l. A splint for supporting a portion of the body comprising: a flexible and easily deformed inner wrapper of a size to be placed over said body portion and having a series of elongated uid chambers therein arranged in substantially parallel relationship and interconnected for lluid communication; means connected to said Wrapper for introducing fluid into said chamber; a fluidbody in said chambers under a controlled pressure corresponding substantially to the physiologic pressure of the tissue in the body portion; a separate outer wrapper adapted to overlay said inner wrapper, said outer wrapper having a plurality of spaced parallel stays therein rendering said outer wrapper substantially rigid in one direction; and means mounted on said outer wrapper for tightening said wrapper around said inner wrapper to hold said lluid chamber against outward deformation while allowing free relative adjustment of said chambers inwardly to conform to the natural shape of said body portion and exert a uniform pressure thereagainst.
2. A splint for supporting a portion of the body cornprising: a exible and easily deformed inner wrapper of an area adapted to encircle and cover said body portion and having a series of elongated fluid chambers therein arranged in substantially parallel relationship and extending longitudinally and perpendicular to the circumferential dimension of said wrapper and interconnected for uid communication; means connected to said wrapper for introducing fluid into said chambers; a fluid-body in said chambers under a pressure corresponding substantially to the physiologic pressure of the tissue in the body portion; a separate outer wrapper adapted to enclose said inner wrapper and being exible for circumferential bending and relatively inelastic, said outer wrapper having a plurality of pockets therein extending 1ongitudinally; rigid stays removably mounted in said pockets and holding said outer wrapper against longitudinal bending; and means mounted on said outer wrapper for tightening said wrapper around said inner wrapper to hold said fluid chamber against outward deformation while allowing free relative adjustment of said chambers inwardly to conform to the natural shape of said body portion and exert a uniform pressure thereagainst.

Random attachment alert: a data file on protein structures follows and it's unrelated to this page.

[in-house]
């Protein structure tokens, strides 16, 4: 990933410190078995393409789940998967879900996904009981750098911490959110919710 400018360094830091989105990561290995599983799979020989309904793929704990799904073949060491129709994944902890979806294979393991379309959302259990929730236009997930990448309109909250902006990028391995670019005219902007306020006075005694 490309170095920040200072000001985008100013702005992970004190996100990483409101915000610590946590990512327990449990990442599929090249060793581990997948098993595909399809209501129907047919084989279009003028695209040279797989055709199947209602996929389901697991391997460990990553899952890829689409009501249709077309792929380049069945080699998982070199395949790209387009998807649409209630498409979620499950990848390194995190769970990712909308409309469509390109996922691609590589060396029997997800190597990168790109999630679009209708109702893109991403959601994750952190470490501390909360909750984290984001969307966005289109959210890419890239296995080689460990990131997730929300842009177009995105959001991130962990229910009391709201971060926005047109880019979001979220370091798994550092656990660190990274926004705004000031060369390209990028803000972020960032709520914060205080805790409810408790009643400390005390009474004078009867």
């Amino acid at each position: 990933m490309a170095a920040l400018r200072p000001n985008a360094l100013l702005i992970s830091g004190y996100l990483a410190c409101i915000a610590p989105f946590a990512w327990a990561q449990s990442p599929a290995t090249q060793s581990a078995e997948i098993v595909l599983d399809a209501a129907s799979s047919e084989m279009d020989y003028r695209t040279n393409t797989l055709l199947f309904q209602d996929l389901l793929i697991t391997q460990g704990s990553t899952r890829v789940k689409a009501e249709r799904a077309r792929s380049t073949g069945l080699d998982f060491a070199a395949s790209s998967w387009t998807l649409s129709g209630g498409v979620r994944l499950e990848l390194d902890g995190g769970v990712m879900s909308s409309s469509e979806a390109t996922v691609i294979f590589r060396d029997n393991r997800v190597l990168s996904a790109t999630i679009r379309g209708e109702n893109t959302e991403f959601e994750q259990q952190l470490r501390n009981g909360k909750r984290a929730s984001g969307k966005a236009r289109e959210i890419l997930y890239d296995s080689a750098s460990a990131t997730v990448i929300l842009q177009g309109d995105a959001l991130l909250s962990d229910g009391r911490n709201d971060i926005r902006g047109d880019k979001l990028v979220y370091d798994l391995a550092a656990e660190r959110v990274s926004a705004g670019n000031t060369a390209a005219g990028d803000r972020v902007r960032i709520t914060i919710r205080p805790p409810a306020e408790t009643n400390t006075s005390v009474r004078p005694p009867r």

References Cited in the le of this patent UNITED STATES PATENTS 653,179 Hughes July 3, 1900 1,916,789 Fordham July 4, 1933 2,028,060 Gilbert Ian. 14, 1936 2,104,758 Poppen Jan. 11, 1938 2,651,302 Berry Sept. 8, 1953